Stinky-smelling breath could be a sign you’re dehydrated, according to Dr. Ada S. Cooper, D.D.S., a national spokesperson for the American Dental Association. “Don’t think that living a life of mouth wash four times a day is always going to cure your bad breath,” she told Business Insider. “When your mouth becomes more dry, you have less saliva. And when you have less saliva, food and bacteria tends to sit in your mouth for a much longer period of time.”
She says that drinking more water every day can (almost certainly) keep the dentist away. And beware of drinking coffee or alcohol, smoking, or certain medications; all of them can cause dry mouth, Dr. Cooper says. Eating any of these foods can give you seriously bad breath, too.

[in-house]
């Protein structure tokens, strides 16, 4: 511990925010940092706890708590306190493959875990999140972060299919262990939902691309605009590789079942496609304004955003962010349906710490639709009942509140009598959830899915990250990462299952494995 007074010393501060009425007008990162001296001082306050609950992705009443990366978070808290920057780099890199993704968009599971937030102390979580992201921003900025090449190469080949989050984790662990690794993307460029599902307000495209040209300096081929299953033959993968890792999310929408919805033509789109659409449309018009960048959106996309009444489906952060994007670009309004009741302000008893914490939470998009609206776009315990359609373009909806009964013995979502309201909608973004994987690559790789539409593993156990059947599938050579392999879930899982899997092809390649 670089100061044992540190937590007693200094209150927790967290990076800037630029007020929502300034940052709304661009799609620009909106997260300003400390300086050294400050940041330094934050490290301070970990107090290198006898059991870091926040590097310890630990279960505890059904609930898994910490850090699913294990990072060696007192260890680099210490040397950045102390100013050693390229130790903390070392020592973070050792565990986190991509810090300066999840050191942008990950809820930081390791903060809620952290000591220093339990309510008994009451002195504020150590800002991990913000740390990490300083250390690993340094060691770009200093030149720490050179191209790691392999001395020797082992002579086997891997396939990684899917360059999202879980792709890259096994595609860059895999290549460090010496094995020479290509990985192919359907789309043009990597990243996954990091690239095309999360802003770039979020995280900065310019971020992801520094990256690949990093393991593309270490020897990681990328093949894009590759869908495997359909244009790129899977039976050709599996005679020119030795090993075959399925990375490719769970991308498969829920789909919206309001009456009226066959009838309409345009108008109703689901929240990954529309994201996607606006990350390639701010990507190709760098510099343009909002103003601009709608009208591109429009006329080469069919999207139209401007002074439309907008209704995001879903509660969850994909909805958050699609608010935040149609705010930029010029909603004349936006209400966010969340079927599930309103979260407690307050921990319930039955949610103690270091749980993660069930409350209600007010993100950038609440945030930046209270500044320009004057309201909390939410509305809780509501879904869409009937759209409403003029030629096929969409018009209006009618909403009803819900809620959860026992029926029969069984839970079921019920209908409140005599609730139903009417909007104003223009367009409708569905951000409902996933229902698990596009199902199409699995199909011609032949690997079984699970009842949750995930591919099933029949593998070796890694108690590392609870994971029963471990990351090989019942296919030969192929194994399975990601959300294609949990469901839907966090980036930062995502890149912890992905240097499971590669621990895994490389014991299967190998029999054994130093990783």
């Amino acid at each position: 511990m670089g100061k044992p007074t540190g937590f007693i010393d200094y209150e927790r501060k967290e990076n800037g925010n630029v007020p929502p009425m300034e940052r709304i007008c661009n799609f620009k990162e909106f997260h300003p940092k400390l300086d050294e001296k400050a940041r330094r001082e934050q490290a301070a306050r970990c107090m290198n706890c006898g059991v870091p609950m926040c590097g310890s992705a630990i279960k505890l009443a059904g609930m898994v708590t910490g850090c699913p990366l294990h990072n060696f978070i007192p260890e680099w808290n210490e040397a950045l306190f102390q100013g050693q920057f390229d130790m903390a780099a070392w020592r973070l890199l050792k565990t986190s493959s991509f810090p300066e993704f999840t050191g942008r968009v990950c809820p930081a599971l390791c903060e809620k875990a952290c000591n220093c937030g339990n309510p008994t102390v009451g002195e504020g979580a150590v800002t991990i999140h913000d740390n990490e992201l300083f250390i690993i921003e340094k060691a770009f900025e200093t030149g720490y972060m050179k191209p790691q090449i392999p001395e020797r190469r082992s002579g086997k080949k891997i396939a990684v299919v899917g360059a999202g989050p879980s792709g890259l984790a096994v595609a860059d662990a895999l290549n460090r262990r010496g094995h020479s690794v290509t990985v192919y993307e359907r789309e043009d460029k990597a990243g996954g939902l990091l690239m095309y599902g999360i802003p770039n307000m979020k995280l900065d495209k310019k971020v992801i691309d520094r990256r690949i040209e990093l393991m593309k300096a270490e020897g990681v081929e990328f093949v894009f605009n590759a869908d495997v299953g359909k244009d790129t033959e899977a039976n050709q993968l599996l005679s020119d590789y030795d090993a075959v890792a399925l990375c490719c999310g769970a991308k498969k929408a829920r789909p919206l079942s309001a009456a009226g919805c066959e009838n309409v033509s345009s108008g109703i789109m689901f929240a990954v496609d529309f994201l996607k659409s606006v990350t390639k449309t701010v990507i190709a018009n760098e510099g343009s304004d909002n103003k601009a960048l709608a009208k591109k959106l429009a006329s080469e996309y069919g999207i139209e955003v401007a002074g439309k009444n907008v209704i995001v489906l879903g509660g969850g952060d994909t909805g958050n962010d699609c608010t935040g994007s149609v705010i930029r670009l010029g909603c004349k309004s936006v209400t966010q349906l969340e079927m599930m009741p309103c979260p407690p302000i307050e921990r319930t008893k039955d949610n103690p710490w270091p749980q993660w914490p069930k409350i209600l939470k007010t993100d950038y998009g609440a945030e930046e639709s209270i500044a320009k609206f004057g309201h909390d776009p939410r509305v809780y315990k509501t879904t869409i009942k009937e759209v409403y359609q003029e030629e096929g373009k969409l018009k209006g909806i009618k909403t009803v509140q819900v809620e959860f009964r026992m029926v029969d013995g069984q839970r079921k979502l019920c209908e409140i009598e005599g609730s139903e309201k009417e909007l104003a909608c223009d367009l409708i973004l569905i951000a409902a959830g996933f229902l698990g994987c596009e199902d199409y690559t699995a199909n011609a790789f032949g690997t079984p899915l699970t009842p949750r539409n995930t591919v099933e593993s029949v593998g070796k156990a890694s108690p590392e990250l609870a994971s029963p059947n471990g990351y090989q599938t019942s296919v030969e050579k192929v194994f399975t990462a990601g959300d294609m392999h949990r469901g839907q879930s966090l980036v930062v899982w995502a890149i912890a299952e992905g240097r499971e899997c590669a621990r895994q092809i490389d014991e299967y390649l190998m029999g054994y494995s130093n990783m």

Of course, there are other reasons for bad breath, beyond a simple dry mouth or poor hygiene. Dr. Cooper recommends always brushing your teeth at night, since trapped food and bacteria can produce an odor while you sleep. If your bad breath sticks around, a dentist might need to help you uncover the root cause of your halitosis.
By the way, there’s a more efficient way to keep your teeth clean, too—no brushing required.